first published on Shaun on Council
On April 14, Council finally passed the 2015 budget. The vote came a few weeks later than expected due to a debate among councillors over the relative importance of tax cuts versus the town’s long-range financial plan (LRFP). Some councillors wanted to use capital reserves to fund a tax cut. Others felt taking from reserves amounted to short-term gain for long-term pain. The result was a compromise.
For the 2015 budget, the revenue increase will be 6.4%, lower than the last three years. Council left all projected capital costs in place and trimmed operation costs in a few areas. When blended with the school board and county levy, the average property tax increase will be 3.5% in 2015.
From 2012 to 2014, the town increased its revenue by 7% annually as part of the LRFP. When blended with the school board and county levy, that amounted to an average property tax increase of 4%.
Long Range Financial Planning
If we stick with the LRFP, Mississippi Mills will be in good financial health. I look to the County of Lanark for inspiration. Their annual tax increases are 2.5% or less. The county’s debt is half of ours and is declining rapidly. Lanark’s reserves are four times greater than ours, which means they can lend themselves funds to cover capital costs instead of borrowing from banks.
Under the LRFP, we need to continue with an annual town revenue increase of between 6.5% and 7% for three more budgets. That will help fund infrastructure upgrades and build reserves. Beginning in 2019, we expect the town’s annual revenue increase to drop to 2.5%.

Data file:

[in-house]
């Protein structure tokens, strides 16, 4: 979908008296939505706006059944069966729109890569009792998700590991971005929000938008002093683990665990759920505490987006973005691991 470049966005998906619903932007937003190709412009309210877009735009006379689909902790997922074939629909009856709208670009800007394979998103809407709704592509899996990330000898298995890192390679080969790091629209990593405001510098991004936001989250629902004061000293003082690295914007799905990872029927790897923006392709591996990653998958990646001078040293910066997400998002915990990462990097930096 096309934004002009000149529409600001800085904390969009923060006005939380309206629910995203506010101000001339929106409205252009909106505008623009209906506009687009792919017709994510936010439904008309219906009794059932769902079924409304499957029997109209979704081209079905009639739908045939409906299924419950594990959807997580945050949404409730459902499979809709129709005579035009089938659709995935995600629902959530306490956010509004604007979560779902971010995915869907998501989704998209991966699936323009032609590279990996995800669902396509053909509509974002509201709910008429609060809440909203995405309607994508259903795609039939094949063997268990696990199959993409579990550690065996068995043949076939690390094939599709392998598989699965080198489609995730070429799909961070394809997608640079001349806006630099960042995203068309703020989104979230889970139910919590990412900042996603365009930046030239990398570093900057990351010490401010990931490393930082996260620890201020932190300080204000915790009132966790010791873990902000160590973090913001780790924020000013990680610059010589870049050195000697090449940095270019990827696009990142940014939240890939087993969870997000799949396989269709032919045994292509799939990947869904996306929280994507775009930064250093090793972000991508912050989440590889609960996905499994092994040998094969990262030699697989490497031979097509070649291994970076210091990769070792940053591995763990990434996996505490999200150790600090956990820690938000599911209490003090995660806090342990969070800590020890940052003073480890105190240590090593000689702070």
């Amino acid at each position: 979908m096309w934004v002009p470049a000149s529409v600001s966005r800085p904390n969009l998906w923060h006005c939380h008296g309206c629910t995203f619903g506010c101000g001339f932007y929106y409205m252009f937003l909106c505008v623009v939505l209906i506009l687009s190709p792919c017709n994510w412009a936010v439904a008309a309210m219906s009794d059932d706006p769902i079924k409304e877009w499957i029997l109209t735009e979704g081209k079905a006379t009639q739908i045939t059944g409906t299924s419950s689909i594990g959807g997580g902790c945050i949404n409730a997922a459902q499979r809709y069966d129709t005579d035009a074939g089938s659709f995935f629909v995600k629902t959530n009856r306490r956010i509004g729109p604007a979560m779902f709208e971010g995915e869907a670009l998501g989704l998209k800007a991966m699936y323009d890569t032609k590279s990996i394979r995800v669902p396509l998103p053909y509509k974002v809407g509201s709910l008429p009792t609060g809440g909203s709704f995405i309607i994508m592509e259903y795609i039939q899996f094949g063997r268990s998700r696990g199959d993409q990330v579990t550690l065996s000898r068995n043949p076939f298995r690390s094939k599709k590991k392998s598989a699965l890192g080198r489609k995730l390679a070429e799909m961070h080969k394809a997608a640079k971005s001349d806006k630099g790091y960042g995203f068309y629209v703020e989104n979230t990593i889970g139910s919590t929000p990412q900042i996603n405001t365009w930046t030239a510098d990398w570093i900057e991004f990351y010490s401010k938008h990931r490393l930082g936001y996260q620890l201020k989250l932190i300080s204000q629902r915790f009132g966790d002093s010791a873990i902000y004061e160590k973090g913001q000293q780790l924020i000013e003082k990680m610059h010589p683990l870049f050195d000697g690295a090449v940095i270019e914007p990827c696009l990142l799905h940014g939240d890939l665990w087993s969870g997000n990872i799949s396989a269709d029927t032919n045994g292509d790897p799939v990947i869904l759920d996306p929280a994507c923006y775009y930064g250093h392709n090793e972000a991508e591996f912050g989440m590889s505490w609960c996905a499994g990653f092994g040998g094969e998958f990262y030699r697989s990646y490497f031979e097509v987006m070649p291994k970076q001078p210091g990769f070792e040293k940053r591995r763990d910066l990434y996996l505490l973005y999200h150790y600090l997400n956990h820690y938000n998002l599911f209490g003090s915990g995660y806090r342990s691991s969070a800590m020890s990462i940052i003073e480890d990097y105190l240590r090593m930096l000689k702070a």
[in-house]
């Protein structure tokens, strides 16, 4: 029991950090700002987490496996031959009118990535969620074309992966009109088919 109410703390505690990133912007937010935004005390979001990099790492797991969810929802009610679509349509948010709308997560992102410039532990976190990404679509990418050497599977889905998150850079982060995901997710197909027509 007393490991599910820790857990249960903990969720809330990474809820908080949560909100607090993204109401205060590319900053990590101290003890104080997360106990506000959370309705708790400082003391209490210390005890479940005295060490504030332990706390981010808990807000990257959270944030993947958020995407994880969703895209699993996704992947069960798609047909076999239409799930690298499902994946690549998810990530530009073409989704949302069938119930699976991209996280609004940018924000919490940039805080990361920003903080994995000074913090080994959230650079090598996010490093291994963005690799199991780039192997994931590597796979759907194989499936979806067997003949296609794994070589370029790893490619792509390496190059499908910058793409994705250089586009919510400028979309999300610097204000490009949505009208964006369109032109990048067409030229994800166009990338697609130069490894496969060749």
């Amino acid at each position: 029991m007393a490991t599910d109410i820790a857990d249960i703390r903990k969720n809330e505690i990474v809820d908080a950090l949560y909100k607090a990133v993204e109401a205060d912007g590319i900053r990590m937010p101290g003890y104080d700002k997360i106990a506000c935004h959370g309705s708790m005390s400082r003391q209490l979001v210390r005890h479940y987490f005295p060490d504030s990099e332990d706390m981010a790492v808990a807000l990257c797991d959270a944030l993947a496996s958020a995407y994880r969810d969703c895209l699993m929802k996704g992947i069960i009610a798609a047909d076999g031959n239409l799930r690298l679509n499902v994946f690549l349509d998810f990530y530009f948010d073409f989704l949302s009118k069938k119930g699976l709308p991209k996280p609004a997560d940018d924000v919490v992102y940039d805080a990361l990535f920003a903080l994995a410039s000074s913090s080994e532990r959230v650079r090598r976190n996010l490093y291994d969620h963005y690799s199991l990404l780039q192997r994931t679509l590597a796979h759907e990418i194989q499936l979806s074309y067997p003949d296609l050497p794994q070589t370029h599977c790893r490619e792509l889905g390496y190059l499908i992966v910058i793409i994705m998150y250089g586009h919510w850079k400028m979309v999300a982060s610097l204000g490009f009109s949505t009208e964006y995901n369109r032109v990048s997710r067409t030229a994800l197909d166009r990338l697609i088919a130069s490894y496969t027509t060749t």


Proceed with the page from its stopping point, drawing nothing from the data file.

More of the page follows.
Mississippi Mills faces significant capital costs in the next few years. We need $4.5 million by 2018 to fix or replace old bridges and failing culverts. By 2018, we will have committed over $1 million to upgrade the sewer and water lines in downtown Almonte and rebuild Mill Street. We will finance much of that with new debt.
The town’s asset management plan shows that we need to invest $53 million by 2030 to replace or repair our roads, bridges and buildings. (That does not include water and sewer infrastructure.) We can expect about $16 million of that from the gas tax rebate and development charges. The remainder will come from property tax and reserves.
Our current debt is about $16 million (including water and sewer) and will grow to between $17 and $18 million by 2018. We need to build up reserves in order to end borrowing money for big-ticket items.
Our current reserves are $3.3 million and should reach $12 million by 2030 under the LRFP. After 2018, we can finance most projects through reserves if we stick with the LRFP. That means bank debt and interest charges will decline and come close to zero by 2030.
I believe we can trim some operating costs, as we did this year, and still meet the goals of the LRFP. But, if we use reserves for any purpose other than to cover capital costs, the LRFP will fail.